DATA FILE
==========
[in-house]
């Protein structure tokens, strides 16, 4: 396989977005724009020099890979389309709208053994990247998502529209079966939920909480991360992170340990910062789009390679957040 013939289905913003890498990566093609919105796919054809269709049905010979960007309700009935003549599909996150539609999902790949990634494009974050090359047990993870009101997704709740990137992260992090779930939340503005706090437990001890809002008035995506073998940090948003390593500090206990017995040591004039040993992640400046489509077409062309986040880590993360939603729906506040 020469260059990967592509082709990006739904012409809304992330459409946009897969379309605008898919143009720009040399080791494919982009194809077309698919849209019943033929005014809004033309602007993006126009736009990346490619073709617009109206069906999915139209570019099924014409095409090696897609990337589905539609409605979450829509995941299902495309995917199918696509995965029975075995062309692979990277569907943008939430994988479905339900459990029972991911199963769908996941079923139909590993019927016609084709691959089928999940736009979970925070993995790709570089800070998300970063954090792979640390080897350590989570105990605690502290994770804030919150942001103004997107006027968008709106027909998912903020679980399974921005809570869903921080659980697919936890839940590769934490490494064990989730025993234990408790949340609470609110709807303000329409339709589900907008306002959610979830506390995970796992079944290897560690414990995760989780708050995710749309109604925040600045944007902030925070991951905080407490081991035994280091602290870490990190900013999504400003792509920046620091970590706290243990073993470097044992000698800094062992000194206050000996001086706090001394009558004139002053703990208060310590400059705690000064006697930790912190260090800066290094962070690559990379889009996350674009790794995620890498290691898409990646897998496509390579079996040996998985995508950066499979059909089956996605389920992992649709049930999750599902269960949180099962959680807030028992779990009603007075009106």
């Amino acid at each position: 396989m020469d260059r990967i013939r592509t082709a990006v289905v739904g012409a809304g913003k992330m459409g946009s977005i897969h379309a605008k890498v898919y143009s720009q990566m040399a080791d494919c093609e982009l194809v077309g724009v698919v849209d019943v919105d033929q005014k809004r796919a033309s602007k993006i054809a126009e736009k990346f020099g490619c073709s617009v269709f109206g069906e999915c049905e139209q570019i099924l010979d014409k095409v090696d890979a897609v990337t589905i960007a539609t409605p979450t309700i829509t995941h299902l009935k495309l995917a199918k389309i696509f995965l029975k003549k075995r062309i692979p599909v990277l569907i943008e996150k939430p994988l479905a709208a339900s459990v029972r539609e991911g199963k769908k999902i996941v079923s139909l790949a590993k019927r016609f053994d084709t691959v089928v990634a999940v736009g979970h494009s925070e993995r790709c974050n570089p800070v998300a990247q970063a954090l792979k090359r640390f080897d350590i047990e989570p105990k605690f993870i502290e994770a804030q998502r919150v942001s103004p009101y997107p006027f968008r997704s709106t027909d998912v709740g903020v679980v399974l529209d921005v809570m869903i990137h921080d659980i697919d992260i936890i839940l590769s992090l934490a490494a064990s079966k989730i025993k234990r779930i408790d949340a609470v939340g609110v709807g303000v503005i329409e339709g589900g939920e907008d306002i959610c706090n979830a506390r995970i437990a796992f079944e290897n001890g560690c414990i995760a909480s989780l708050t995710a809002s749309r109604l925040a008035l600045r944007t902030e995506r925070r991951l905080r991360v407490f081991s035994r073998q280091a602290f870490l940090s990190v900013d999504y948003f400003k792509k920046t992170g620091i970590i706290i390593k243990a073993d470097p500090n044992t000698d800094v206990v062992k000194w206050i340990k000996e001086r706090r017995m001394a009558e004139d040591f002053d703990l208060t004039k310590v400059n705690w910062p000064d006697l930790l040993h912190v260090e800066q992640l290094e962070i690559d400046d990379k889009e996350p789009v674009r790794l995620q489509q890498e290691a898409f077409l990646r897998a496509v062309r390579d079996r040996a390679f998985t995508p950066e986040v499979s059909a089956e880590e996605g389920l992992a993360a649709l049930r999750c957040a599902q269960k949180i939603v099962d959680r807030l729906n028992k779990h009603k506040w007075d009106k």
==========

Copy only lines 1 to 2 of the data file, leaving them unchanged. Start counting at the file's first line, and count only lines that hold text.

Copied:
[in-house]
């Protein structure tokens, strides 16, 4: 396989977005724009020099890979389309709208053994990247998502529209079966939920909480991360992170340990910062789009390679957040 013939289905913003890498990566093609919105796919054809269709049905010979960007309700009935003549599909996150539609999902790949990634494009974050090359047990993870009101997704709740990137992260992090779930939340503005706090437990001890809002008035995506073998940090948003390593500090206990017995040591004039040993992640400046489509077409062309986040880590993360939603729906506040 020469260059990967592509082709990006739904012409809304992330459409946009897969379309605008898919143009720009040399080791494919982009194809077309698919849209019943033929005014809004033309602007993006126009736009990346490619073709617009109206069906999915139209570019099924014409095409090696897609990337589905539609409605979450829509995941299902495309995917199918696509995965029975075995062309692979990277569907943008939430994988479905339900459990029972991911199963769908996941079923139909590993019927016609084709691959089928999940736009979970925070993995790709570089800070998300970063954090792979640390080897350590989570105990605690502290994770804030919150942001103004997107006027968008709106027909998912903020679980399974921005809570869903921080659980697919936890839940590769934490490494064990989730025993234990408790949340609470609110709807303000329409339709589900907008306002959610979830506390995970796992079944290897560690414990995760989780708050995710749309109604925040600045944007902030925070991951905080407490081991035994280091602290870490990190900013999504400003792509920046620091970590706290243990073993470097044992000698800094062992000194206050000996001086706090001394009558004139002053703990208060310590400059705690000064006697930790912190260090800066290094962070690559990379889009996350674009790794995620890498290691898409990646897998496509390579079996040996998985995508950066499979059909089956996605389920992992649709049930999750599902269960949180099962959680807030028992779990009603007075009106």